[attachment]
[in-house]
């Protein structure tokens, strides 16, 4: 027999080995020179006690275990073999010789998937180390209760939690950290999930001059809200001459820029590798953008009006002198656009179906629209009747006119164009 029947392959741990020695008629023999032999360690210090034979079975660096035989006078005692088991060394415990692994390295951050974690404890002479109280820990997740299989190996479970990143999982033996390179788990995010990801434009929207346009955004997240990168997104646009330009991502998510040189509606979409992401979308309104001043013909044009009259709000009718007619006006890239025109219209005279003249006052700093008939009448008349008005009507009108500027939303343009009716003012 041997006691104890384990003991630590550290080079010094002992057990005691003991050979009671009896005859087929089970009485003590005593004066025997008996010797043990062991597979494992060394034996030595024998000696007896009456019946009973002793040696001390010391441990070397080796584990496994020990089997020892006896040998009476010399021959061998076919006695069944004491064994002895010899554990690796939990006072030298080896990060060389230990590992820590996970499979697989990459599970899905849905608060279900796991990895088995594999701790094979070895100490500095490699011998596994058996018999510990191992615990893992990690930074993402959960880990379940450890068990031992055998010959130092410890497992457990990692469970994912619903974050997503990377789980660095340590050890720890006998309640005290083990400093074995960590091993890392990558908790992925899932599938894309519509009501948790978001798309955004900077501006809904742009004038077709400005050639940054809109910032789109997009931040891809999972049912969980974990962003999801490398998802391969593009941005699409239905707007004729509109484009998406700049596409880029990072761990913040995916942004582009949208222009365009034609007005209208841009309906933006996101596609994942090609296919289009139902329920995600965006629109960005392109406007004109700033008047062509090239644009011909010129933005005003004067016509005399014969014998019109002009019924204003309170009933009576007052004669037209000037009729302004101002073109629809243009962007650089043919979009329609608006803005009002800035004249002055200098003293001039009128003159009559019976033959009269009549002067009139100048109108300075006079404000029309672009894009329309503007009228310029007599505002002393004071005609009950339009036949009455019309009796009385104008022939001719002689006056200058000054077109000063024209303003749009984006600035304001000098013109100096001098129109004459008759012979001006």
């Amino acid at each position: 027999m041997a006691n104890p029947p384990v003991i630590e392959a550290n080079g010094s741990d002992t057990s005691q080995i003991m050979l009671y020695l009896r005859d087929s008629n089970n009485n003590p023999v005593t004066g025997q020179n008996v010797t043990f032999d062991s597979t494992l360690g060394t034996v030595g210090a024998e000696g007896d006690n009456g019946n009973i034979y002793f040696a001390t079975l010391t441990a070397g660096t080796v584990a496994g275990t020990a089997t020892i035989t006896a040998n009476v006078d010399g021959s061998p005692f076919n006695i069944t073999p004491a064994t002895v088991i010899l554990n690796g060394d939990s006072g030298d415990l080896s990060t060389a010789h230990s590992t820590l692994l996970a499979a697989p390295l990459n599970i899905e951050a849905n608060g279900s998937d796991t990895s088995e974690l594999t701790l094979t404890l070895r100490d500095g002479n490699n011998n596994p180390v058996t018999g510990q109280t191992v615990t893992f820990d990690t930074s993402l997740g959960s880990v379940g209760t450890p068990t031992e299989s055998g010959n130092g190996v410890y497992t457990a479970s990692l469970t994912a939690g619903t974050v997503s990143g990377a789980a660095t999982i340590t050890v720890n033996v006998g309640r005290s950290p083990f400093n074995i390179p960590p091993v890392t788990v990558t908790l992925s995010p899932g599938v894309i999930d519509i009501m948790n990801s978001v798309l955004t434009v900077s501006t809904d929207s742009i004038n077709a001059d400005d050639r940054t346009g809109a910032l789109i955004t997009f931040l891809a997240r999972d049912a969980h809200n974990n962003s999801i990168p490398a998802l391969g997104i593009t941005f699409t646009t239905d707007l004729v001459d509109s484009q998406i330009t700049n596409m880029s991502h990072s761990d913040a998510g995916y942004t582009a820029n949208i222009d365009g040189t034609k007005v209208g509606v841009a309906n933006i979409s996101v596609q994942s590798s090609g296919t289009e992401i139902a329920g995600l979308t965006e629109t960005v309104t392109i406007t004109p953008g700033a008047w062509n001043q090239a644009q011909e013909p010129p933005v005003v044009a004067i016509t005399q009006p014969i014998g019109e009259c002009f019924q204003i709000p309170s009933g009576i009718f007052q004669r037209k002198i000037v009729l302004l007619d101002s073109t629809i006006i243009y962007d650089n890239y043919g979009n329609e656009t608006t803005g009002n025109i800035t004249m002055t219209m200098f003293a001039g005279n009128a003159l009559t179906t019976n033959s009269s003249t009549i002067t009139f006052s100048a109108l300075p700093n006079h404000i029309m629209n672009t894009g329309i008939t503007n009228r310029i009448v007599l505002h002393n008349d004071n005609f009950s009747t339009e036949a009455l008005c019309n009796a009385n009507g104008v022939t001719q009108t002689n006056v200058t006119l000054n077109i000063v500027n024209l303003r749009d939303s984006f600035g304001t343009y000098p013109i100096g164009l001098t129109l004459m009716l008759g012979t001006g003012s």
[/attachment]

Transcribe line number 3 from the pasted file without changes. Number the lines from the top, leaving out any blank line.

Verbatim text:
């Amino acid at each position: 027999m041997a006691n104890p029947p384990v003991i630590e392959a550290n080079g010094s741990d002992t057990s005691q080995i003991m050979l009671y020695l009896r005859d087929s008629n089970n009485n003590p023999v005593t004066g025997q020179n008996v010797t043990f032999d062991s597979t494992l360690g060394t034996v030595g210090a024998e000696g007896d006690n009456g019946n009973i034979y002793f040696a001390t079975l010391t441990a070397g660096t080796v584990a496994g275990t020990a089997t020892i035989t006896a040998n009476v006078d010399g021959s061998p005692f076919n006695i069944t073999p004491a064994t002895v088991i010899l554990n690796g060394d939990s006072g030298d415990l080896s990060t060389a010789h230990s590992t820590l692994l996970a499979a697989p390295l990459n599970i899905e951050a849905n608060g279900s998937d796991t990895s088995e974690l594999t701790l094979t404890l070895r100490d500095g002479n490699n011998n596994p180390v058996t018999g510990q109280t191992v615990t893992f820990d990690t930074s993402l997740g959960s880990v379940g209760t450890p068990t031992e299989s055998g010959n130092g190996v410890y497992t457990a479970s990692l469970t994912a939690g619903t974050v997503s990143g990377a789980a660095t999982i340590t050890v720890n033996v006998g309640r005290s950290p083990f400093n074995i390179p960590p091993v890392t788990v990558t908790l992925s995010p899932g599938v894309i999930d519509i009501m948790n990801s978001v798309l955004t434009v900077s501006t809904d929207s742009i004038n077709a001059d400005d050639r940054t346009g809109a910032l789109i955004t997009f931040l891809a997240r999972d049912a969980h809200n974990n962003s999801i990168p490398a998802l391969g997104i593009t941005f699409t646009t239905d707007l004729v001459d509109s484009q998406i330009t700049n596409m880029s991502h990072s761990d913040a998510g995916y942004t582009a820029n949208i222009d365009g040189t034609k007005v209208g509606v841009a309906n933006i979409s996101v596609q994942s590798s090609g296919t289009e992401i139902a329920g995600l979308t965006e629109t960005v309104t392109i406007t004109p953008g700033a008047w062509n001043q090239a644009q011909e013909p010129p933005v005003v044009a004067i016509t005399q009006p014969i014998g019109e009259c002009f019924q204003i709000p309170s009933g009576i009718f007052q004669r037209k002198i000037v009729l302004l007619d101002s073109t629809i006006i243009y962007d650089n890239y043919g979009n329609e656009t608006t803005g009002n025109i800035t004249m002055t219209m200098f003293a001039g005279n009128a003159l009559t179906t019976n033959s009269s003249t009549i002067t009139f006052s100048a109108l300075p700093n006079h404000i029309m629209n672009t894009g329309i008939t503007n009228r310029i009448v007599l505002h002393n008349d004071n005609f009950s009747t339009e036949a009455l008005c019309n009796a009385n009507g104008v022939t001719q009108t002689n006056v200058t006119l000054n077109i000063v500027n024209l303003r749009d939303s984006f600035g304001t343009y000098p013109i100096g164009l001098t129109l004459m009716l008759g012979t001006g003012s």